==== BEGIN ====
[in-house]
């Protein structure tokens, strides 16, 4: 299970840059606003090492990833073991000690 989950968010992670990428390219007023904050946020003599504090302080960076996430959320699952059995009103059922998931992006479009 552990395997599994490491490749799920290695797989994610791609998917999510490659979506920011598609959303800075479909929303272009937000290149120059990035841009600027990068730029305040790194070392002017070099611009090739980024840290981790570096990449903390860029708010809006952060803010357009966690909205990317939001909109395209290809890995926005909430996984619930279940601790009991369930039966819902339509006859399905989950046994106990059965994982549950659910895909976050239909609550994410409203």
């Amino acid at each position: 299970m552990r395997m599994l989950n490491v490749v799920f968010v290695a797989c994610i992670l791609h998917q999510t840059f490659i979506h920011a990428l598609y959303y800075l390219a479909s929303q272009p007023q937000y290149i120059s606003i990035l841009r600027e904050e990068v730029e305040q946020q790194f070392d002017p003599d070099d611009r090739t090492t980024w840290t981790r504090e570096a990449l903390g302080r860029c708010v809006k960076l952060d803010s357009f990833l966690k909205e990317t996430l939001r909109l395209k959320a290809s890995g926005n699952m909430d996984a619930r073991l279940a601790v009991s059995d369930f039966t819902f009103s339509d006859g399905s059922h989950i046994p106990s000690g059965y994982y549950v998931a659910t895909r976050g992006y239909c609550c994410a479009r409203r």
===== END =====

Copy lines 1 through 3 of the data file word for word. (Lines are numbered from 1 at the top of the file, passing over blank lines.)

[in-house]
């Protein structure tokens, strides 16, 4: 299970840059606003090492990833073991000690 989950968010992670990428390219007023904050946020003599504090302080960076996430959320699952059995009103059922998931992006479009 552990395997599994490491490749799920290695797989994610791609998917999510490659979506920011598609959303800075479909929303272009937000290149120059990035841009600027990068730029305040790194070392002017070099611009090739980024840290981790570096990449903390860029708010809006952060803010357009966690909205990317939001909109395209290809890995926005909430996984619930279940601790009991369930039966819902339509006859399905989950046994106990059965994982549950659910895909976050239909609550994410409203």
């Amino acid at each position: 299970m552990r395997m599994l989950n490491v490749v799920f968010v290695a797989c994610i992670l791609h998917q999510t840059f490659i979506h920011a990428l598609y959303y800075l390219a479909s929303q272009p007023q937000y290149i120059s606003i990035l841009r600027e904050e990068v730029e305040q946020q790194f070392d002017p003599d070099d611009r090739t090492t980024w840290t981790r504090e570096a990449l903390g302080r860029c708010v809006k960076l952060d803010s357009f990833l966690k909205e990317t996430l939001r909109l395209k959320a290809s890995g926005n699952m909430d996984a619930r073991l279940a601790v009991s059995d369930f039966t819902f009103s339509d006859g399905s059922h989950i046994p106990s000690g059965y994982y549950v998931a659910t895909r976050g992006y239909c609550c994410a479009r409203r």